Winter Solstice, Dec. 21, 2023
Sol = sun, Stice = stillness
The stillpoint is spaciousness,
it is timelessness,
it is close to death and deathlessness both.
In the pause, we feel more the present, our connection to each other, to spirit, to those yet to come & to the wise whispers from the past. Solstice is the turning point, a moving forward from the past with an appreciation for what we learned from her & a preparation for the upcoming year. In this special solstice gentle movement & restorative practice, we’ll connect, pause, realign & set intention for a beautiful New Year.
There is evidence that during the Neolithic period (10,000 years ago) the “original farmers” celebrated the Solstices. They knew their lives were intimately tied to the seasons and the cycle of harvest. With their eyes attuned to the “turning skies” in fear and respect, it’s apparent that they feared that the failing light would not return without festival and appeasement to the gods. Notches carved into bone show they appeared to count the cycles of the moon and it’s likely they watched the movement of the sun as well, celebrating with fertility rites, fire festival and offering to their gods and goddesses.
Jump forward thousands of years and we see that perhaps, our impulse to hold onto certain traditions today; candles, evergreens, feasting and generosity are all echoes of a past where Druids (500 BCE) brought in camomile, holly, mistletoe and pine to assure the Woodland Spirits that they’d find safe refuge during this time of darkness and cold. They valued darkness & stillness as a time for the renewal of spirit and germination of new seeds.
Winter Solstice Traditions
Western culture owes many of the traditional midwinter celebrations—including those of Christmas—to Saturnalia, an ancient Roman solstice celebration dedicated to the Saturn, the god of agriculture and time. Though it started out as a one-day celebration earlier in December, this pagan festival later expanded into a riotous weeklong party stretching from December 17 to 24. During this jolliest and most popular of Roman festivals, social norms fell away as everyone indulged in gambling, drinking, feasting and giving gifts.
St. Lucia’s Day: This traditional festival of lights in Scandinavia honors St. Lucia, one of the earliest Christian martyrs. It was incorporated with earlier Norse solstice traditions after many Norsemen converted to Christianity around 1000 A.D.
As a symbol of light, Lucia and her feast day blended naturally with solstice traditions such as lighting fires to scare away spirits during the longest, darkest night of the year.
On St. Lucia’s day, girls in Scandinavia wear white dresses with red sashes and wreaths of candles on their heads, as an homage to the candles Lucia wore on her head to light her way as she visited imprisoned Christians, carrying forbidden food in her arms.
Dong Zhi: The Chinese celebration of the winter solstice, Dong Zhi (which means “Winter Arrives”) welcomes the return of longer days and the corresponding increase in positive energy in the year to come.
The celebration may have begun as a harvest festival, when farmers and fisherman took time off to celebrate with their families. Today, it remains an occasion for families to join together to celebrate the year that has passed and share good wishes for the year to come.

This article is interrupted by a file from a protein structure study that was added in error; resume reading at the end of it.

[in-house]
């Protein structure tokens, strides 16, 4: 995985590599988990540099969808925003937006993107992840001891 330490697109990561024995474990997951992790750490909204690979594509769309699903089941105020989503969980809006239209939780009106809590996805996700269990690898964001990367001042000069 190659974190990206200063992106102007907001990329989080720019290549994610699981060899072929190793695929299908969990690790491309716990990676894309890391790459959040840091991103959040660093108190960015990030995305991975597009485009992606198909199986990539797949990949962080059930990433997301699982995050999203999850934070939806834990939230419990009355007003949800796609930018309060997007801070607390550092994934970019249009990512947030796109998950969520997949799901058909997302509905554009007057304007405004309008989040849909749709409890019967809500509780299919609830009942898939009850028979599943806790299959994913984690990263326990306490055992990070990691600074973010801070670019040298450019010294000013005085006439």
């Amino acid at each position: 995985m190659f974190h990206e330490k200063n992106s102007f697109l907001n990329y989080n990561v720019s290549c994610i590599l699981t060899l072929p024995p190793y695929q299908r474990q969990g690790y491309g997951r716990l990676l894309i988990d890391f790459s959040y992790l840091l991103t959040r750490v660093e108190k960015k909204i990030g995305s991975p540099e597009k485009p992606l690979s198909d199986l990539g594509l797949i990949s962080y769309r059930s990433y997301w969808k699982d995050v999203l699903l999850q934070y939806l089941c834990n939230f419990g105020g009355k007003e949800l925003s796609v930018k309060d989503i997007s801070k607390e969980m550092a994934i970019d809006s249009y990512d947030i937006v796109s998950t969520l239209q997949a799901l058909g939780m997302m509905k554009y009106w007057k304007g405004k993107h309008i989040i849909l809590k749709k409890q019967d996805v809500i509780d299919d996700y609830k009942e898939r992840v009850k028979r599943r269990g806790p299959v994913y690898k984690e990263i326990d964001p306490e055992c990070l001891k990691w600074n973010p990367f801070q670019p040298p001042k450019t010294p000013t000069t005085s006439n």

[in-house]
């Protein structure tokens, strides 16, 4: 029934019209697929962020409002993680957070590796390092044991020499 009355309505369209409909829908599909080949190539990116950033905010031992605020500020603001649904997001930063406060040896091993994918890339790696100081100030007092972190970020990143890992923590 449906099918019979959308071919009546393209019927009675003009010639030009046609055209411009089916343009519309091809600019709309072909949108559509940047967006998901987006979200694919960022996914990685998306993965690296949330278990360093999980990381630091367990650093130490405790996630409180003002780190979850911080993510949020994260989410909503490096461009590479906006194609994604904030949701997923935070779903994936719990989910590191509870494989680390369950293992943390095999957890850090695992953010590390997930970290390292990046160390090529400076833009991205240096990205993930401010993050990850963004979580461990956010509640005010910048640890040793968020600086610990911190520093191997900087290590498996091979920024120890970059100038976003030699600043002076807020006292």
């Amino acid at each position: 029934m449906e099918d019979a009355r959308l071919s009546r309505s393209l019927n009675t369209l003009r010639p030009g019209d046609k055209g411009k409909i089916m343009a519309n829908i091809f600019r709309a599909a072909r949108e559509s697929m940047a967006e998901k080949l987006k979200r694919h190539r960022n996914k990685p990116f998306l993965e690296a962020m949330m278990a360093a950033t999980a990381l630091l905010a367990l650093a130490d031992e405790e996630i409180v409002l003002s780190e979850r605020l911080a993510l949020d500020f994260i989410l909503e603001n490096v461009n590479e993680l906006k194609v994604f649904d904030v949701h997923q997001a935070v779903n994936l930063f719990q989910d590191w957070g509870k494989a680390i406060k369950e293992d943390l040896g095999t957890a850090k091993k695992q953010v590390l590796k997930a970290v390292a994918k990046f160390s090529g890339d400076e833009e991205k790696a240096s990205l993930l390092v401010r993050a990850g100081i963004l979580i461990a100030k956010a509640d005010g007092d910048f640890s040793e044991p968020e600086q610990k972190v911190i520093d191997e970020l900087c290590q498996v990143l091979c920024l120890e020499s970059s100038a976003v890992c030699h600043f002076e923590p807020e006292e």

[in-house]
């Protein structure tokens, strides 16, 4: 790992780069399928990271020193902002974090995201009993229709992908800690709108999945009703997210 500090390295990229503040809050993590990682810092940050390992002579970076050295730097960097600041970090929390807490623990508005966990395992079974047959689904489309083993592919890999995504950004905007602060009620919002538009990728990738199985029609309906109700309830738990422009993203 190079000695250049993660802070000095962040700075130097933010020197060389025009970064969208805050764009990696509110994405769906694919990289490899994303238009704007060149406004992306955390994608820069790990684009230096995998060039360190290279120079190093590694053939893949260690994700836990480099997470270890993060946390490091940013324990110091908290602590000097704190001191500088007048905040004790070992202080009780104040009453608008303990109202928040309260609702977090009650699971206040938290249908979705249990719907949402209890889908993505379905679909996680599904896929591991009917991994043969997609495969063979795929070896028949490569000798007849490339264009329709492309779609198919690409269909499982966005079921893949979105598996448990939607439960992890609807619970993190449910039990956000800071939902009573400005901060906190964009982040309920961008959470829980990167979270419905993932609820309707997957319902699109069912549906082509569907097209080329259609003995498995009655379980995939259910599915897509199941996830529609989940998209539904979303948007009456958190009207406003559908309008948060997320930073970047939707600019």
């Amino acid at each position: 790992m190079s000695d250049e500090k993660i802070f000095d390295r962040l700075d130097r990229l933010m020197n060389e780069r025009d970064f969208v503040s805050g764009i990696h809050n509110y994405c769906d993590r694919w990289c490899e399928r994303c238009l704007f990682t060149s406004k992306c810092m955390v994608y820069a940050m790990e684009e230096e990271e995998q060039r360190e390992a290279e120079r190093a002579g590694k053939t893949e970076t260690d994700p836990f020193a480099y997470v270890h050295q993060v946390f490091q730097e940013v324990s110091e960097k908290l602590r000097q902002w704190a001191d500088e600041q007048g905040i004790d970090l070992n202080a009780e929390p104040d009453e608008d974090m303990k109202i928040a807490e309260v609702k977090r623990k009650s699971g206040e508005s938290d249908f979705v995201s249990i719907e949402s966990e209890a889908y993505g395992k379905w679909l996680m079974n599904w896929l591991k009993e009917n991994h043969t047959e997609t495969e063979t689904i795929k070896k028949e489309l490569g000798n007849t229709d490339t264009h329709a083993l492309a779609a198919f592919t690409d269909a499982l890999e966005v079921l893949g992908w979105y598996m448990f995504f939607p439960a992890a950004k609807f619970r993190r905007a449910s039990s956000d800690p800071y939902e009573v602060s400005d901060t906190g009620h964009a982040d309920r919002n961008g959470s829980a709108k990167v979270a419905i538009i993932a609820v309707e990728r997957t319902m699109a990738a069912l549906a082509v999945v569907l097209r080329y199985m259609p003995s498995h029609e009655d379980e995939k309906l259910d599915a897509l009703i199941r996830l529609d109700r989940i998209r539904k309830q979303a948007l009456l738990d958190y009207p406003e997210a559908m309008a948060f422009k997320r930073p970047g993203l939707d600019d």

The most traditional food for this celebration in southern China is the glutinous rice balls known as tang yuan, often brightly colored and cooked in sweet or savory broth. Northern Chinese enjoy plain or meat-stuffed dumplings, a particularly warming and nourishing food for a midwinter celebration.
Toji: In Japan, the winter solstice is less a festival than a traditional practice centered on starting the new year with health and good luck. It’s a particularly sacred time of the year for farmers, who welcome the return of a sun that will nurture their crops after the long, cold winter.
People light bonfires to encourage the sun’s return; huge bonfires burn on Mount Fuji each December 22.
A widespread practice during the winter solstice is to take warm baths scented with yuzu, a citrus fruit, which is said to ward off colds and foster good health. Many public baths and hot springs throw yuzu in the water during the winter solstice.
Many Japanese people also eat kabocha squash—known in the United States as Japanese pumpkin—on the solstice, as it is also thought to bring luck.
Shab-e Yalda: “Yalda night” is an Iranian festival celebrating the longest and darkest night of the year. The celebration springs out of ancient Zoroastrian traditions and customs intended to protect people from evil spirits during the long night.
On Shab-e Yalda, (which translates to “Night of Birth”), Iranians all over the world celebrate the triumph of the sun god Mithra over darkness. According to tradition, people gather together to protect each other from evil, burn fires to light their way through the darkness, and perform charitable acts.
Friends and family join in making wishes, feasting on nuts, pomegranates, and other festive foods, and reading poetry, especially the work of 14th-century Persian poet Hafiz. Some stay awake all night to rejoice in the moment when the sun rises, banishing evil and announcing the arrival of goodness.